Touched with Fire (Mania Days)
Starring Katie Holmes, Luke Kirby, Christine Lahti, Griffin Dunne
Paul Dailo is the writer, composer, producer, editor and director of his new film Mania Days starring Katie Holmes. At first I was preoccupied with deciphering the intended tone of Mania Days. It has a Girl, Interrupted feel while inside the mental institution, jokes about Holmes character accidently committing herself lend it towards a lighter tone, but I could never tell if this was intentional. Spike Lee is also one of the producers and he isn’t exactly the peddler of light hearted subjects. As Mania Days begins to take shape, and it certainly takes a long while to find a rhythm, I understood the subject matter to be very serious even with the obscure drug trips and discussions on being from another planet.
Carla (Holmes) and Marco (Kirby) don’t care much for one another on their initial introduction in the mental hospital. Carla accidently checked herself in while looking for information regarding the origin of her initial diagnosis. Marco on the other has was arrested and committed for a variety of reasons. Both are poets and suffer from manic episodes that according to Dr. Strinky are frequent when the two become inseparable. Eventually they are released and attempt to start a life together, taking their medications in pursuit of normality, and then off the medications to live in their own troubled existence. Their families oppose their union and fear the worst will come with two similar manic personalities trying to cohabitate and start a family.
More interested in visually portraying and exploring the manic episodes than the identity of the characters.
“I am not the same person”, Carla explains to her mother (Lahti), begging to understand what she was like before the mania occurred. The film introduces us to very uncharismatic characters that feel like a product of their disorder. The initial introduction seems more interested in visually portraying and exploring the manic episodes than the identity of the characters, in other words they are very unlikeable. The film ends on a note of celebrating acclaimed poets and their mental disorders, although the film never really looks at Carla or Marco struggling with their writing as much as their relationship. It’s oddly romantic to see two people fight a completely different set of circumstances to be together, reminding me of Juliette Lewis and Giovanni Ribisi in The Other Sister. That film reached an emotional and more entertaining level than Mania Days.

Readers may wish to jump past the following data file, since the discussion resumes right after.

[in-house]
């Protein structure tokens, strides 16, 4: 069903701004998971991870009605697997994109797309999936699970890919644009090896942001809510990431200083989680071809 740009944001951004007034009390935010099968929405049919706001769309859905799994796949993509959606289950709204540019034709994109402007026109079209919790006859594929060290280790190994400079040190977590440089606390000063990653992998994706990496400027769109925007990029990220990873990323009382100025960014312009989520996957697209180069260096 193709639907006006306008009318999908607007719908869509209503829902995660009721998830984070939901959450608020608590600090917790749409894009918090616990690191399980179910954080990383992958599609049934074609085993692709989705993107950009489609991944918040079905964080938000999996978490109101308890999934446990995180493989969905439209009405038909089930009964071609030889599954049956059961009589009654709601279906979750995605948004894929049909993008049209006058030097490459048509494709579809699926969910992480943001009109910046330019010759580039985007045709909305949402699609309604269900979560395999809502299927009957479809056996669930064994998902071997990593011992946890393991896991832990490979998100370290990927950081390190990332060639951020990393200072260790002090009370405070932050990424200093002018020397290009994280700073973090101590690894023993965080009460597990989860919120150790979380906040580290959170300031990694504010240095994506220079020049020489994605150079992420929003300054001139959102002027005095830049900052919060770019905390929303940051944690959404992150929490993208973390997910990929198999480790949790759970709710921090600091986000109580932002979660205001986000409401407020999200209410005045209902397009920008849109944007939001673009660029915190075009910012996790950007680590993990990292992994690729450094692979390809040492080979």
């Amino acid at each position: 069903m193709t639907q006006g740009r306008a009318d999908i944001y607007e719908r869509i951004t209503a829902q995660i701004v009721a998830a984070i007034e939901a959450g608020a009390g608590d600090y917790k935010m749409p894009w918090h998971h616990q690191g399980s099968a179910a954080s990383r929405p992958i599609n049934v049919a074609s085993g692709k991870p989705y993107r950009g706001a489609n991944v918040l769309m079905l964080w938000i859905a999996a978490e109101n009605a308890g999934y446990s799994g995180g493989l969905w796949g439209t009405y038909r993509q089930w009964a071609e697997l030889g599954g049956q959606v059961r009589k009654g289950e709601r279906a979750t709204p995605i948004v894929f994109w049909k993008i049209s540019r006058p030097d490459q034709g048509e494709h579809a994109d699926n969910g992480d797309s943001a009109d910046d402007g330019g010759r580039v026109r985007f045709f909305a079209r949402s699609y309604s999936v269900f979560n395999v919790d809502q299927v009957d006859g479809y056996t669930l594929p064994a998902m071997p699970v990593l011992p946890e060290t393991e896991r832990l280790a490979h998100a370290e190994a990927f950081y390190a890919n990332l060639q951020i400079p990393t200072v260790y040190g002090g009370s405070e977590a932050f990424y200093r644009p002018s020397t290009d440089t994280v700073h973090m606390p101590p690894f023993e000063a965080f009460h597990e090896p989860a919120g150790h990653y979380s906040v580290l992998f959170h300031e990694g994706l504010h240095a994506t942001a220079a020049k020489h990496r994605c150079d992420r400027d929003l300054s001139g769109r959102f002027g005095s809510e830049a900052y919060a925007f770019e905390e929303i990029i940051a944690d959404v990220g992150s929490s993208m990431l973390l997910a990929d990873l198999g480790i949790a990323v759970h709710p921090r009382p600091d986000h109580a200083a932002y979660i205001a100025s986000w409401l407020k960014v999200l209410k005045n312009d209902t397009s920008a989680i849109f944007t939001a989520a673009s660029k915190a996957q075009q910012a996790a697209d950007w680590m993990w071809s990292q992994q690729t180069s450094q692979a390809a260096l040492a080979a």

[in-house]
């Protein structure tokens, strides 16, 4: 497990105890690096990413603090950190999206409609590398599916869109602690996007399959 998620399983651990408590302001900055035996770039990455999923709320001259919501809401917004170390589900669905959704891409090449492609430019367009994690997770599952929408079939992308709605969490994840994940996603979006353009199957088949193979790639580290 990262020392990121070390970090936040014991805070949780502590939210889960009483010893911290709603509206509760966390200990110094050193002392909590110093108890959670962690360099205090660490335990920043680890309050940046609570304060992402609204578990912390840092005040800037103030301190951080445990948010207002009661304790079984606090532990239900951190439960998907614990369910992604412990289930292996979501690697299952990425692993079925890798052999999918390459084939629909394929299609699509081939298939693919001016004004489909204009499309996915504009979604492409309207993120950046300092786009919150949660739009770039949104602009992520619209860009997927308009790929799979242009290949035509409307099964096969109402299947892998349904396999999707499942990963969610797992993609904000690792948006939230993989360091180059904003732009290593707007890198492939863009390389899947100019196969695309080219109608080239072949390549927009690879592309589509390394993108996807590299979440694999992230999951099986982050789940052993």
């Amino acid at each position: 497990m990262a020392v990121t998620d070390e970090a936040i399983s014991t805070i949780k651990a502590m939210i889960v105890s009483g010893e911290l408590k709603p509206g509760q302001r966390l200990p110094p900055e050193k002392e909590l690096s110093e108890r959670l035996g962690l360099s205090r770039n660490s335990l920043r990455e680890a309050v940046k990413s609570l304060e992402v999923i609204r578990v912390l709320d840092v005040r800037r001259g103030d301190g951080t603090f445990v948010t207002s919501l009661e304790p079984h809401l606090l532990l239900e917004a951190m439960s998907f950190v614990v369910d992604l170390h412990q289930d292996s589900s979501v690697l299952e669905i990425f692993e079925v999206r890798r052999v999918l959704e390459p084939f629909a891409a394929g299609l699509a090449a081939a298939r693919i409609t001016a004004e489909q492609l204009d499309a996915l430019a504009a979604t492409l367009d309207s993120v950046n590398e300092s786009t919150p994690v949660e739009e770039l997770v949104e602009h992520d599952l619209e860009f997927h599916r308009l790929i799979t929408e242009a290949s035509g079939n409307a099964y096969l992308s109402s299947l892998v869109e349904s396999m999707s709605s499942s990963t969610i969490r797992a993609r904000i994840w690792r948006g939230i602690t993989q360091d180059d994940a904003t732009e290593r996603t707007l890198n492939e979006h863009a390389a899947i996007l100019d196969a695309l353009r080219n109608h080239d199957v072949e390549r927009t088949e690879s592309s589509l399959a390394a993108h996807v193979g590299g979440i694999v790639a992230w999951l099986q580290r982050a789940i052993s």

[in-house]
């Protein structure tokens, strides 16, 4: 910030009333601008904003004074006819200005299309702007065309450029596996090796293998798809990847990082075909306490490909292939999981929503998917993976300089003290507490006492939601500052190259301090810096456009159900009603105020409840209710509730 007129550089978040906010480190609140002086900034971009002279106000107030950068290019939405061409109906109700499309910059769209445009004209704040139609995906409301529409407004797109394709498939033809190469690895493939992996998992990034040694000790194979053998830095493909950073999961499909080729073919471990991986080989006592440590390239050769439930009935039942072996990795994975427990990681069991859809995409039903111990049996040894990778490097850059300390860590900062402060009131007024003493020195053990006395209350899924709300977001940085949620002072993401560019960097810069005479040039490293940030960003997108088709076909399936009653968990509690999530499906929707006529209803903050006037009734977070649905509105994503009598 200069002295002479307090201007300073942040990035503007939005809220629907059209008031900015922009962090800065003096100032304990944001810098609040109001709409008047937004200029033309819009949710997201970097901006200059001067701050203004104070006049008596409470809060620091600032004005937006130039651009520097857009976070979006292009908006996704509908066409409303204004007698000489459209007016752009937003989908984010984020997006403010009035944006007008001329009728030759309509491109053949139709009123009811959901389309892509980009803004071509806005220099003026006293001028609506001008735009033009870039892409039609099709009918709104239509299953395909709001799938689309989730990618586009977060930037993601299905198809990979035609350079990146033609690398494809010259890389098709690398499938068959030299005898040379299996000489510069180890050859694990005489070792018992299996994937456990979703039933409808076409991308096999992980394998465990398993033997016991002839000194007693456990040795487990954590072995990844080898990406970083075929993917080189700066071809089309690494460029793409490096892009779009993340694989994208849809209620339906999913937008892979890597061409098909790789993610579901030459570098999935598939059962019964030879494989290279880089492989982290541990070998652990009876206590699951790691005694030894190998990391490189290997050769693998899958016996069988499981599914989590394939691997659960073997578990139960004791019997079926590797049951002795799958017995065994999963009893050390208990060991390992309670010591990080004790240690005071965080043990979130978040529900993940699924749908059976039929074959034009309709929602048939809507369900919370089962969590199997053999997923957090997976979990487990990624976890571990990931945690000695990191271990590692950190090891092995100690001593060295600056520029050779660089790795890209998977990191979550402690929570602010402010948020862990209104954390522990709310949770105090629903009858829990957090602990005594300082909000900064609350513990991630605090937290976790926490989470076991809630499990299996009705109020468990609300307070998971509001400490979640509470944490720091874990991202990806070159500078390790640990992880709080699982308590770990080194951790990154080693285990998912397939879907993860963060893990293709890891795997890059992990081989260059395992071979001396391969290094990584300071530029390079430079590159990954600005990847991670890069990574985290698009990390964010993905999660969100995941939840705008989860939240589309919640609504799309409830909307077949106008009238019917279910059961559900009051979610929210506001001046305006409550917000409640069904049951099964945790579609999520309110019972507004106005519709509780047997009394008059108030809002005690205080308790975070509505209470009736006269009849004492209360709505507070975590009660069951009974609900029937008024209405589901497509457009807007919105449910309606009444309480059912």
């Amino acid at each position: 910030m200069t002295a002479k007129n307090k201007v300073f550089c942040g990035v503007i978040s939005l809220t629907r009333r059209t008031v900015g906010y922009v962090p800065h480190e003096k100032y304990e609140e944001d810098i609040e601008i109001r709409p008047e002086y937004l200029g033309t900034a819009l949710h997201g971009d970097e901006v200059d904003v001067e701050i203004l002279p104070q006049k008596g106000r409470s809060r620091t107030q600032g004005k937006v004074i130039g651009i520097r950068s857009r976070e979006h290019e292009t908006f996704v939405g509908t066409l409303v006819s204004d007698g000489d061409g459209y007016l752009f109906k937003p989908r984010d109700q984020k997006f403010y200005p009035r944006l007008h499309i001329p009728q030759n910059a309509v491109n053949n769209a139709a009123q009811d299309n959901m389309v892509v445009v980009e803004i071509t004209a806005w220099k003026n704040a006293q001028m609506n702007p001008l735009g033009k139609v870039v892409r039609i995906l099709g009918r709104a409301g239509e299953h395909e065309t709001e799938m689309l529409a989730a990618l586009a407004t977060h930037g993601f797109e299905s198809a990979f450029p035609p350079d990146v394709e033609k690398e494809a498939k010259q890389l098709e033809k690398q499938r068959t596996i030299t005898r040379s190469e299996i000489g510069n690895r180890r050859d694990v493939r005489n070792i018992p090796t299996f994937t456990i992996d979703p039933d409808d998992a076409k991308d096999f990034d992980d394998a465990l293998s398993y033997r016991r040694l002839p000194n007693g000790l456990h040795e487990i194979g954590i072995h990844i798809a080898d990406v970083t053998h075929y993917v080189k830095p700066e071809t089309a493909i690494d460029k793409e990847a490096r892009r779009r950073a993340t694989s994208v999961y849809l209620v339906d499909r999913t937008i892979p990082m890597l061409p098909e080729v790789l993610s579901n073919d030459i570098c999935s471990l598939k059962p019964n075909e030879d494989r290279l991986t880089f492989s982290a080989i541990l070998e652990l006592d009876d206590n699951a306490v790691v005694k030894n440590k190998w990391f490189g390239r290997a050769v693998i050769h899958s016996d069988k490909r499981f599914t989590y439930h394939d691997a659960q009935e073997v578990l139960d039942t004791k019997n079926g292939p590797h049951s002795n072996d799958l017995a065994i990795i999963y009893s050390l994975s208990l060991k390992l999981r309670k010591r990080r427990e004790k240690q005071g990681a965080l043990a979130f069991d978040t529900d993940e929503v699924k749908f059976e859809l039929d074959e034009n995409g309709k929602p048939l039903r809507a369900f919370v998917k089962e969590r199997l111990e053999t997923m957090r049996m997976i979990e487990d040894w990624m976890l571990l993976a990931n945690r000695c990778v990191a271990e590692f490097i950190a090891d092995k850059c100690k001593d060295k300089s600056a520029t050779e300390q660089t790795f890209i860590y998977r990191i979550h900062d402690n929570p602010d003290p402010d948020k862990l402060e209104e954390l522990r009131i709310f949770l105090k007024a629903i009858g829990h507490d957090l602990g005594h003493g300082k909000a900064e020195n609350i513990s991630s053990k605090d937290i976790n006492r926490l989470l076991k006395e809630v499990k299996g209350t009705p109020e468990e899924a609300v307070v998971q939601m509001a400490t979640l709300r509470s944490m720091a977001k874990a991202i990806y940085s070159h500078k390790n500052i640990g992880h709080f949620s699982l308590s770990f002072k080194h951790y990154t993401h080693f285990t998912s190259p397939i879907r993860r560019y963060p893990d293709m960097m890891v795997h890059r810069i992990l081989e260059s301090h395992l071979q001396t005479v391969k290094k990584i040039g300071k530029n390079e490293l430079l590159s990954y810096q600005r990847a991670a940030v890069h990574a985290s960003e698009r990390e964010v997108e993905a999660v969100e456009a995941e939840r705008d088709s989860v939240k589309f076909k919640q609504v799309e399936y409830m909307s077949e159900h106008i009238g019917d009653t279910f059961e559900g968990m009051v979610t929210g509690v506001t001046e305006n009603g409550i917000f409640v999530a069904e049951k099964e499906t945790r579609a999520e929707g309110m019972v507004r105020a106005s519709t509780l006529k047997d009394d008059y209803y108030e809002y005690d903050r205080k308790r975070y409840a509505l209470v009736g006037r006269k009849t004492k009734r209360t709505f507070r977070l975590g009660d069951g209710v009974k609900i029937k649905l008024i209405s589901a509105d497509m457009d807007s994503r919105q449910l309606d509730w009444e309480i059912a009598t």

The films strongest moments are the interventions at the hospital and the surprise ones by the family. However, they are too frequent and produce a boring cycle of meds, no- meds, meds, no-meds. Dailo writes Dr. Strinky as the villain using policy to keep the two lovers separated. I felt frustrated by many of the scenes that don’t advance the narrative, instead just repeat some of the same material. Just leave them alone and let them work it out on their own I yelled silently! This is certainly a step in the right direction for Holmes working back into a functional acting career since her divorce.
Tonally uneven, yet moderately impressive performances from Holmes and Kirby make it tolerable.